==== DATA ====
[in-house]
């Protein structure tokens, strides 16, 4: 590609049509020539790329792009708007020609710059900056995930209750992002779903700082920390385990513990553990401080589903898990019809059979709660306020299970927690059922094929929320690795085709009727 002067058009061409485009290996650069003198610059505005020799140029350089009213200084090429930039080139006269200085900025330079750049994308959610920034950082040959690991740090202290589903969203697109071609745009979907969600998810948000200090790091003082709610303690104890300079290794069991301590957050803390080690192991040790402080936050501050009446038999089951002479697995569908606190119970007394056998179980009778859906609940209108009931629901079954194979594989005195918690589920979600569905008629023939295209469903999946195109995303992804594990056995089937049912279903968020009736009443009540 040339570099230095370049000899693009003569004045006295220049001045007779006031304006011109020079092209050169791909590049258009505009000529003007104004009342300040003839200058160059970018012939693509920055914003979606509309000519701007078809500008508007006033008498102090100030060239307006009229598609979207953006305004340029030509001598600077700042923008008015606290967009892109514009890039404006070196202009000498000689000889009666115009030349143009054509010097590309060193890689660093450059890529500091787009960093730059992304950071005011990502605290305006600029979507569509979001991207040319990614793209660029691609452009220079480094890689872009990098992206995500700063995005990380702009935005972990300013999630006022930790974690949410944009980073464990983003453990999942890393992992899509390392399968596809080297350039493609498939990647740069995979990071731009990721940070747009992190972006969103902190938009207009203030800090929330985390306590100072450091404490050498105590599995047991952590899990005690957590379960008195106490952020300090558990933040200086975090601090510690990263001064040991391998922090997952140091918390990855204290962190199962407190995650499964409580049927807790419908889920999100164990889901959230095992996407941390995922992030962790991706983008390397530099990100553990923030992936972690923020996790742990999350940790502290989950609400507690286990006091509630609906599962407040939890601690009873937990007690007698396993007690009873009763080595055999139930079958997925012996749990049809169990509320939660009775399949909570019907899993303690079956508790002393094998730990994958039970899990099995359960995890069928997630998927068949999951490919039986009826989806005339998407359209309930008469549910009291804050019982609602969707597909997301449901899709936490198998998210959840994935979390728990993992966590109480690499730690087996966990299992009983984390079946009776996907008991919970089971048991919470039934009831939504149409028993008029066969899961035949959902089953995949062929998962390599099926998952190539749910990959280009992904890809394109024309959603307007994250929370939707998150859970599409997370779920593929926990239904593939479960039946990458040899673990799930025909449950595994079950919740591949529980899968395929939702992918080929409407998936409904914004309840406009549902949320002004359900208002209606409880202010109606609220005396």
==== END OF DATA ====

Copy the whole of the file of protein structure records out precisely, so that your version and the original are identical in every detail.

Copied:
[in-house]
């Protein structure tokens, strides 16, 4: 590609049509020539790329792009708007020609710059900056995930209750992002779903700082920390385990513990553990401080589903898990019809059979709660306020299970927690059922094929929320690795085709009727 002067058009061409485009290996650069003198610059505005020799140029350089009213200084090429930039080139006269200085900025330079750049994308959610920034950082040959690991740090202290589903969203697109071609745009979907969600998810948000200090790091003082709610303690104890300079290794069991301590957050803390080690192991040790402080936050501050009446038999089951002479697995569908606190119970007394056998179980009778859906609940209108009931629901079954194979594989005195918690589920979600569905008629023939295209469903999946195109995303992804594990056995089937049912279903968020009736009443009540 040339570099230095370049000899693009003569004045006295220049001045007779006031304006011109020079092209050169791909590049258009505009000529003007104004009342300040003839200058160059970018012939693509920055914003979606509309000519701007078809500008508007006033008498102090100030060239307006009229598609979207953006305004340029030509001598600077700042923008008015606290967009892109514009890039404006070196202009000498000689000889009666115009030349143009054509010097590309060193890689660093450059890529500091787009960093730059992304950071005011990502605290305006600029979507569509979001991207040319990614793209660029691609452009220079480094890689872009990098992206995500700063995005990380702009935005972990300013999630006022930790974690949410944009980073464990983003453990999942890393992992899509390392399968596809080297350039493609498939990647740069995979990071731009990721940070747009992190972006969103902190938009207009203030800090929330985390306590100072450091404490050498105590599995047991952590899990005690957590379960008195106490952020300090558990933040200086975090601090510690990263001064040991391998922090997952140091918390990855204290962190199962407190995650499964409580049927807790419908889920999100164990889901959230095992996407941390995922992030962790991706983008390397530099990100553990923030992936972690923020996790742990999350940790502290989950609400507690286990006091509630609906599962407040939890601690009873937990007690007698396993007690009873009763080595055999139930079958997925012996749990049809169990509320939660009775399949909570019907899993303690079956508790002393094998730990994958039970899990099995359960995890069928997630998927068949999951490919039986009826989806005339998407359209309930008469549910009291804050019982609602969707597909997301449901899709936490198998998210959840994935979390728990993992966590109480690499730690087996966990299992009983984390079946009776996907008991919970089971048991919470039934009831939504149409028993008029066969899961035949959902089953995949062929998962390599099926998952190539749910990959280009992904890809394109024309959603307007994250929370939707998150859970599409997370779920593929926990239904593939479960039946990458040899673990799930025909449950595994079950919740591949529980899968395929939702992918080929409407998936409904914004309840406009549902949320002004359900208002209606409880202010109606609220005396």